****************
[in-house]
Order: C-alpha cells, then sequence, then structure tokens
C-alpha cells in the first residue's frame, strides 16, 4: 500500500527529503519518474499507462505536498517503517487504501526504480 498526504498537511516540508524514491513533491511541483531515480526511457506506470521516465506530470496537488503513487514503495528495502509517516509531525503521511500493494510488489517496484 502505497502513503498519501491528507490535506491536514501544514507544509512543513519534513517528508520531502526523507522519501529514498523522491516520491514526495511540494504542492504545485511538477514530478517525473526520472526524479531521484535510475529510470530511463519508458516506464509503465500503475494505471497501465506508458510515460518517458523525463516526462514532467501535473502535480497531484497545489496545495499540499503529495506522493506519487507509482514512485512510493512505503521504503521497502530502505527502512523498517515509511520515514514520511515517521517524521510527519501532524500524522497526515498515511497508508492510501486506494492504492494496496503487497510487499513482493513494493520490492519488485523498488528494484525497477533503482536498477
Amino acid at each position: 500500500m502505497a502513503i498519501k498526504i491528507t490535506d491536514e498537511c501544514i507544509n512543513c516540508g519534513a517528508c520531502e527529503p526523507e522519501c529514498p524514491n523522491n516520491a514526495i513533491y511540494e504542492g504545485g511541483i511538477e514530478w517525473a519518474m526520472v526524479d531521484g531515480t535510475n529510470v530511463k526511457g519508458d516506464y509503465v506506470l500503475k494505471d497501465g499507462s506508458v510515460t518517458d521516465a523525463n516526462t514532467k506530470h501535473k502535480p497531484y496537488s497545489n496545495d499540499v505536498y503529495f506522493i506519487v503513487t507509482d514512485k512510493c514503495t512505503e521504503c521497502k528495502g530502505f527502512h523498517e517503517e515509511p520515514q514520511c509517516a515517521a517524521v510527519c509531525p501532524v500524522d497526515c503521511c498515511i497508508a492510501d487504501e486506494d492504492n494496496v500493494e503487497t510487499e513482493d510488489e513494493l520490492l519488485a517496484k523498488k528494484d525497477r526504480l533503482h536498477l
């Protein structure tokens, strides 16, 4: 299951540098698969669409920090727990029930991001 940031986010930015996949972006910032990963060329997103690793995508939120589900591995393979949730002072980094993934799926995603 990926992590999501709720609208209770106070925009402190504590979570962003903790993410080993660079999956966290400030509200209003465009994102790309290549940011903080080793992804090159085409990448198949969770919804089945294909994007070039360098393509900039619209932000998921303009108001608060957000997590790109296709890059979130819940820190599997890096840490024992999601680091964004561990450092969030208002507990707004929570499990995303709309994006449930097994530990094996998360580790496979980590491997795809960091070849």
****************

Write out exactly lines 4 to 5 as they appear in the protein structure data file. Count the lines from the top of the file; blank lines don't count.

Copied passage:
Amino acid at each position: 500500500m502505497a502513503i498519501k498526504i491528507t490535506d491536514e498537511c501544514i507544509n512543513c516540508g519534513a517528508c520531502e527529503p526523507e522519501c529514498p524514491n523522491n516520491a514526495i513533491y511540494e504542492g504545485g511541483i511538477e514530478w517525473a519518474m526520472v526524479d531521484g531515480t535510475n529510470v530511463k526511457g519508458d516506464y509503465v506506470l500503475k494505471d497501465g499507462s506508458v510515460t518517458d521516465a523525463n516526462t514532467k506530470h501535473k502535480p497531484y496537488s497545489n496545495d499540499v505536498y503529495f506522493i506519487v503513487t507509482d514512485k512510493c514503495t512505503e521504503c521497502k528495502g530502505f527502512h523498517e517503517e515509511p520515514q514520511c509517516a515517521a517524521v510527519c509531525p501532524v500524522d497526515c503521511c498515511i497508508a492510501d487504501e486506494d492504492n494496496v500493494e503487497t510487499e513482493d510488489e513494493l520490492l519488485a517496484k523498488k528494484d525497477r526504480l533503482h536498477l
């Protein structure tokens, strides 16, 4: 299951540098698969669409920090727990029930991001 940031986010930015996949972006910032990963060329997103690793995508939120589900591995393979949730002072980094993934799926995603 990926992590999501709720609208209770106070925009402190504590979570962003903790993410080993660079999956966290400030509200209003465009994102790309290549940011903080080793992804090159085409990448198949969770919804089945294909994007070039360098393509900039619209932000998921303009108001608060957000997590790109296709890059979130819940820190599997890096840490024992999601680091964004561990450092969030208002507990707004929570499990995303709309994006449930097994530990094996998360580790496979980590491997795809960091070849």